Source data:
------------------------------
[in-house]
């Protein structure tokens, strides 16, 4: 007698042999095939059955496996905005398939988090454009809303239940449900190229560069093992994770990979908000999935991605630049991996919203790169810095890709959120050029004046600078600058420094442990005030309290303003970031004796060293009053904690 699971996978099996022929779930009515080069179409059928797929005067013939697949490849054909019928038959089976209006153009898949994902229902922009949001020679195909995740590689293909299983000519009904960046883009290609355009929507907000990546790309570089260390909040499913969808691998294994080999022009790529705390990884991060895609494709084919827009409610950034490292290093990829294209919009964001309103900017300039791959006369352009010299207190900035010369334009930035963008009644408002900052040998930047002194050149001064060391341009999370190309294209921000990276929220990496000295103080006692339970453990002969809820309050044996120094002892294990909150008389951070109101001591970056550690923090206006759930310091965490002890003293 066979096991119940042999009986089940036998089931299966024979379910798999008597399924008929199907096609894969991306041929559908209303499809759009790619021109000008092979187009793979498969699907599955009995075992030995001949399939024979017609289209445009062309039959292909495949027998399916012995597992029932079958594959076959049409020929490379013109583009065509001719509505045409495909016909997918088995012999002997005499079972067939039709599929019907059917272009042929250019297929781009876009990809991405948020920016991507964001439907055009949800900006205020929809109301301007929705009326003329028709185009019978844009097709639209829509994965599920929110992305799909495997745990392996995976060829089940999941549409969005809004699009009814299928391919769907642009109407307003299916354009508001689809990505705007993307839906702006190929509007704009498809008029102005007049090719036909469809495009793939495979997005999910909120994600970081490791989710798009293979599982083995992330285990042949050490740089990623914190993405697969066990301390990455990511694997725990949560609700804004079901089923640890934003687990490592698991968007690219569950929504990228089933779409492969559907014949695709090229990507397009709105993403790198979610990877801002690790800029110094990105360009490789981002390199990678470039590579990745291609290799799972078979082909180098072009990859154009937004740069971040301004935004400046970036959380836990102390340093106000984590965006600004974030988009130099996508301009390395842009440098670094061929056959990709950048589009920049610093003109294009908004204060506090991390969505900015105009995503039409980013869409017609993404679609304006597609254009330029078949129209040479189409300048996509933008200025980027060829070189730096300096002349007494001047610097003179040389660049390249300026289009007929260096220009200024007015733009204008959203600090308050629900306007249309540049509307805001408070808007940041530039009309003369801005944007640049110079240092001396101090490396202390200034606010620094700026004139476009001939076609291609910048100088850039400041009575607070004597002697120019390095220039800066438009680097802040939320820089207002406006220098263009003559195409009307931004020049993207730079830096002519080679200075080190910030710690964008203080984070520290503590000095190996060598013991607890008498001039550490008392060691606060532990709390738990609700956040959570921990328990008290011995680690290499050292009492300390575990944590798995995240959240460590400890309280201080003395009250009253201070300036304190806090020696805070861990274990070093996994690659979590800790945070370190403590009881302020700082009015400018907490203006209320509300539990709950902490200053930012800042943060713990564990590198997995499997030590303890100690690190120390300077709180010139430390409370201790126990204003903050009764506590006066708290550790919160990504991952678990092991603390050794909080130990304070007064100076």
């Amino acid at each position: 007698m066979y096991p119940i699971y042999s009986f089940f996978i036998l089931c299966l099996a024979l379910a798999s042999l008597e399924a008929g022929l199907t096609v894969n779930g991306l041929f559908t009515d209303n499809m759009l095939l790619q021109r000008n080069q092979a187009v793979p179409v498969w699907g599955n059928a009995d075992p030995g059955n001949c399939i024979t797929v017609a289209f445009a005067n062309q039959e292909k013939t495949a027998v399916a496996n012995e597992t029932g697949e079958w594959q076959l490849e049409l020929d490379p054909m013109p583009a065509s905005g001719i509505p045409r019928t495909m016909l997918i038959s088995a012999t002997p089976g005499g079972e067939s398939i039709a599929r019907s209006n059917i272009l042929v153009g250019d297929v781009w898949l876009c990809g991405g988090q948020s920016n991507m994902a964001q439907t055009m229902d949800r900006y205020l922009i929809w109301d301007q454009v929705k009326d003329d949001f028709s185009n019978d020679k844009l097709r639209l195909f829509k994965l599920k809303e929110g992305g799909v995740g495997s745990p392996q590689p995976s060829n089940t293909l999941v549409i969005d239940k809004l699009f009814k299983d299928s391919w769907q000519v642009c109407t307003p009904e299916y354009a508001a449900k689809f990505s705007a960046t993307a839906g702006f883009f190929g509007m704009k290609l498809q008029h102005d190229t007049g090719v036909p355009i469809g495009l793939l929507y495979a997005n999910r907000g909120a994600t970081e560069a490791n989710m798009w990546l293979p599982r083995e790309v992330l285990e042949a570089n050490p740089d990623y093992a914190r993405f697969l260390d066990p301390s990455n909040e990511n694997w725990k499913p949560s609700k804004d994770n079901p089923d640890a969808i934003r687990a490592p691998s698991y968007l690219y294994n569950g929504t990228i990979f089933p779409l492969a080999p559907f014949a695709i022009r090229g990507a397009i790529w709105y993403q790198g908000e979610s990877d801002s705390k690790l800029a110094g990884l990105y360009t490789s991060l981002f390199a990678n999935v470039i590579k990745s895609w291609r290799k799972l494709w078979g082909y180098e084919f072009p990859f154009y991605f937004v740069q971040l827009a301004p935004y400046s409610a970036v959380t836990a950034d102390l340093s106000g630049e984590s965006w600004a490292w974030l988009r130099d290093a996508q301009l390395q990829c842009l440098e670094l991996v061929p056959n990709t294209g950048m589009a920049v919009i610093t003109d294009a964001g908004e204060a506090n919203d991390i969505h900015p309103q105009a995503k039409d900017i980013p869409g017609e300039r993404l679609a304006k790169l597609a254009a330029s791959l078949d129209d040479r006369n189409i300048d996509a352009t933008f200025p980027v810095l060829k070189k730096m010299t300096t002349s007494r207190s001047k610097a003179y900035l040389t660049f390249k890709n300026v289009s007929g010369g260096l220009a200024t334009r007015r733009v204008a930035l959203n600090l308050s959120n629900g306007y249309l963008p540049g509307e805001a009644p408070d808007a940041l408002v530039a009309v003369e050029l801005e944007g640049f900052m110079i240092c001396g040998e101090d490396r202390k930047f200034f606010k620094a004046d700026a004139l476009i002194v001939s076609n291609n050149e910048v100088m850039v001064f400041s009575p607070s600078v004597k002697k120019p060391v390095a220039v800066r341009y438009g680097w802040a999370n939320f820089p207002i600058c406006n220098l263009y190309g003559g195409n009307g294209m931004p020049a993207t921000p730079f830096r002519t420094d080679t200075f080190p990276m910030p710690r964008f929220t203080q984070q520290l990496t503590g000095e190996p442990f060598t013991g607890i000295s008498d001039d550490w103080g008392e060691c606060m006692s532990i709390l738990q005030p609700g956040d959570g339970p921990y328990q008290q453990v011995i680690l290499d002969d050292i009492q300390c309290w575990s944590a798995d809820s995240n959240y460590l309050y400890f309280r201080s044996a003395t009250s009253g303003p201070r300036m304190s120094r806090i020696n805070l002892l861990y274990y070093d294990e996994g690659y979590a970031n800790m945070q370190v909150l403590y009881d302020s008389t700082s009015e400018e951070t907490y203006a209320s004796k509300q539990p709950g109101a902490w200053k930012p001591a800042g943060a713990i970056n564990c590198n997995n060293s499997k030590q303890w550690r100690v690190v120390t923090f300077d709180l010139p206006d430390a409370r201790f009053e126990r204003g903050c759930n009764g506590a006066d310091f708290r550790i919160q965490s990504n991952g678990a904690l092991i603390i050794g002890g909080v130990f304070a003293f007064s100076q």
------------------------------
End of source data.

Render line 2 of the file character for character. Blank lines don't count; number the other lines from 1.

């Protein structure tokens, strides 16, 4: 007698042999095939059955496996905005398939988090454009809303239940449900190229560069093992994770990979908000999935991605630049991996919203790169810095890709959120050029004046600078600058420094442990005030309290303003970031004796060293009053904690 699971996978099996022929779930009515080069179409059928797929005067013939697949490849054909019928038959089976209006153009898949994902229902922009949001020679195909995740590689293909299983000519009904960046883009290609355009929507907000990546790309570089260390909040499913969808691998294994080999022009790529705390990884991060895609494709084919827009409610950034490292290093990829294209919009964001309103900017300039791959006369352009010299207190900035010369334009930035963008009644408002900052040998930047002194050149001064060391341009999370190309294209921000990276929220990496000295103080006692339970453990002969809820309050044996120094002892294990909150008389951070109101001591970056550690923090206006759930310091965490002890003293 066979096991119940042999009986089940036998089931299966024979379910798999008597399924008929199907096609894969991306041929559908209303499809759009790619021109000008092979187009793979498969699907599955009995075992030995001949399939024979017609289209445009062309039959292909495949027998399916012995597992029932079958594959076959049409020929490379013109583009065509001719509505045409495909016909997918088995012999002997005499079972067939039709599929019907059917272009042929250019297929781009876009990809991405948020920016991507964001439907055009949800900006205020929809109301301007929705009326003329028709185009019978844009097709639209829509994965599920929110992305799909495997745990392996995976060829089940999941549409969005809004699009009814299928391919769907642009109407307003299916354009508001689809990505705007993307839906702006190929509007704009498809008029102005007049090719036909469809495009793939495979997005999910909120994600970081490791989710798009293979599982083995992330285990042949050490740089990623914190993405697969066990301390990455990511694997725990949560609700804004079901089923640890934003687990490592698991968007690219569950929504990228089933779409492969559907014949695709090229990507397009709105993403790198979610990877801002690790800029110094990105360009490789981002390199990678470039590579990745291609290799799972078979082909180098072009990859154009937004740069971040301004935004400046970036959380836990102390340093106000984590965006600004974030988009130099996508301009390395842009440098670094061929056959990709950048589009920049610093003109294009908004204060506090991390969505900015105009995503039409980013869409017609993404679609304006597609254009330029078949129209040479189409300048996509933008200025980027060829070189730096300096002349007494001047610097003179040389660049390249300026289009007929260096220009200024007015733009204008959203600090308050629900306007249309540049509307805001408070808007940041530039009309003369801005944007640049110079240092001396101090490396202390200034606010620094700026004139476009001939076609291609910048100088850039400041009575607070004597002697120019390095220039800066438009680097802040939320820089207002406006220098263009003559195409009307931004020049993207730079830096002519080679200075080190910030710690964008203080984070520290503590000095190996060598013991607890008498001039550490008392060691606060532990709390738990609700956040959570921990328990008290011995680690290499050292009492300390575990944590798995995240959240460590400890309280201080003395009250009253201070300036304190806090020696805070861990274990070093996994690659979590800790945070370190403590009881302020700082009015400018907490203006209320509300539990709950902490200053930012800042943060713990564990590198997995499997030590303890100690690190120390300077709180010139430390409370201790126990204003903050009764506590006066708290550790919160990504991952678990092991603390050794909080130990304070007064100076």